Friday, September 13, 2013

Adult in Training: Why Allergic Kids Need You

I recently had a review meeting for my daughter's 504 plan.  It was just an informal review with her team of fifth grade teachers to make sure we are all starting the year on the same page, and that no updates need to be made at this time.  I love that the principal of her building suggested it!  (My preference is always to meet with teachers before the year starts to review this, but that was not in the cards this year, for many reasons.)

It was, quite truthfully, a great meeting.  The team of teachers we have this year is receptive and open to communicating with me.  Most everyone had a friendly and positive attitude.

The exception was the school nurse.  I'm sure that she is a lovely lady, but she carries an air of hostility with her into these meetings.  I can't tell if she is feeling defensive or is she is combative for an unknown reason, but her attitude is not one of receptiveness.  Maybe my manner of advocacy makes her feel as if her authority or wisdom are under question.  (They are not.)

Something the nurse said at the end of the meeting really struck a chord in me.  I think it resonates so profoundly because we allergy mamas hear a similar message all the time from combative non-allergy parents that are reluctant to accommodate our children.  I can't capture it verbatim, but the gist was:

"I think that everyone here needs to understand that she (my daughter) has this.  You told me last year that we need to listen to her, and she really does know what she needs."

The implication for me was that we should all calm down and be less, less worried, and not so overprotective.  Why?  Because my fifth grader is capable of managing this allergy on her own.

That may not be the way it was intended, but that is what I heard.  Likely because of the number of times I've heard grumbles from other moms.  The ones that say "Doesn't she know not to eat those things?"  "Why do we have to give up our treats because of one child, she can just avoid it, right?"

What I want to tell the world is: Yes. My 10 year old does have a remarkable grasp on what she can and can not eat.  Her incredible grasp on this is what allows me to leave her in a hostile environment so often.  It allows me to drop her off for extracurricular activities with minimally trained staff.  It allows her to play at a friend's house.  I am actively helping her learn how to be aware, and how to advocate for herself.  I know she has wisdom beyond her years, and responsibility beyond measure.  It happens when you need to be constantly vigilant about your surroundings in order to stay safe, and alive.  If your child had to constantly scan his/her environment for threats the same maturity would develop.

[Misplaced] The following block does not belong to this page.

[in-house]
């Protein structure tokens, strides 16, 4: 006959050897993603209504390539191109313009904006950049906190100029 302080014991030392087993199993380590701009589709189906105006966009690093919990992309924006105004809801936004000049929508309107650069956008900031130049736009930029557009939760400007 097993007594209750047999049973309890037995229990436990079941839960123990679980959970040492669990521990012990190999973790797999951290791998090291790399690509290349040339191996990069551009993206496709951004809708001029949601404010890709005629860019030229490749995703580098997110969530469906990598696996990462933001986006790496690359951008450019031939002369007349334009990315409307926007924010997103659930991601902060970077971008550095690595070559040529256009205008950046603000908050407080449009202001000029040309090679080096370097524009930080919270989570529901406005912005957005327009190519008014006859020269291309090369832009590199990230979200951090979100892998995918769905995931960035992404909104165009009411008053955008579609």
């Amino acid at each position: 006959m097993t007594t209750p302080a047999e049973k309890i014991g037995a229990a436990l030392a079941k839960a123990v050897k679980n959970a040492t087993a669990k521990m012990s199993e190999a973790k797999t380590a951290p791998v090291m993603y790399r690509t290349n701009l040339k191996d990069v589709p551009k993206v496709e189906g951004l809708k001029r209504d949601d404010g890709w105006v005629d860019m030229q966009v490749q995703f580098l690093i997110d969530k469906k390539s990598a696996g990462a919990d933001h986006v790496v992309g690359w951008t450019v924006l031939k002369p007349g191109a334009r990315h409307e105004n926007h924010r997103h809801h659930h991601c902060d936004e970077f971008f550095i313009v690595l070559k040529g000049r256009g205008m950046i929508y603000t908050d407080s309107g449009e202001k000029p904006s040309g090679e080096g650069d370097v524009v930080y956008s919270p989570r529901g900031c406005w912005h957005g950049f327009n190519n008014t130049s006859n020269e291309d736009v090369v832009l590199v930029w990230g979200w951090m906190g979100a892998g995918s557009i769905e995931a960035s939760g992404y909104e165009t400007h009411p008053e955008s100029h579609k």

The reason I need the adults in the room to be on the same page is this: she is an adult in training.  She is not an adult.  As a child, she is prone to lapses in judgement, doubts, and questions.  (Heavens!  As an adult I *still* have lapses in judgement.)  Her judgement is still being honed, it is imperfect and based on her child's perspective.

Because of this I need to know that the adults surrounding her have her back in case she does suffer from a moment of poor decision making, or makes an under-informed decision.  I need to know they can guide her when she has questions and uncertainties.  Most of all, I need to know that her safety net is in place and they can take the appropriate (educated) actions.

So, yes. I know that my child has this.  The same way you know that your child has a handle on her own life challenges, like crossing the street, not falling off the jungle gym, and doing her homework on time.  I still take care to make sure her environment is filled with safe adults, the same way you do.

When you send your child out into the world, you have brief moments of stress about whether they will got lost on their way to the bathroom on the first day of school, if they will have friends to play with at recess, or to sit with at lunch, if they will cross the street carefully on the way home.  What they would do if a stranger approached them.

I worry about my child eating something she thinks is safe, or touching residue of unsafe food on the table and reacting because her eczema is open... everywhere.  I worry about my child's life.  The same way you do.  But my fear involves food, present everyday in many ways.  She can't avoid it.  She is careful.

Just like crossing the street, she knows how to manage this.  But if it were that easy we would never see a news story about a child getting hit by a car, or any person for that matter.  Lapses in judgement happen, both on her end on the end of the adults in charge.  The more people that know how to provide for her safety the higher her chances of staying safe.

I know she has this.  As the adults in the room I have to know you have her back.

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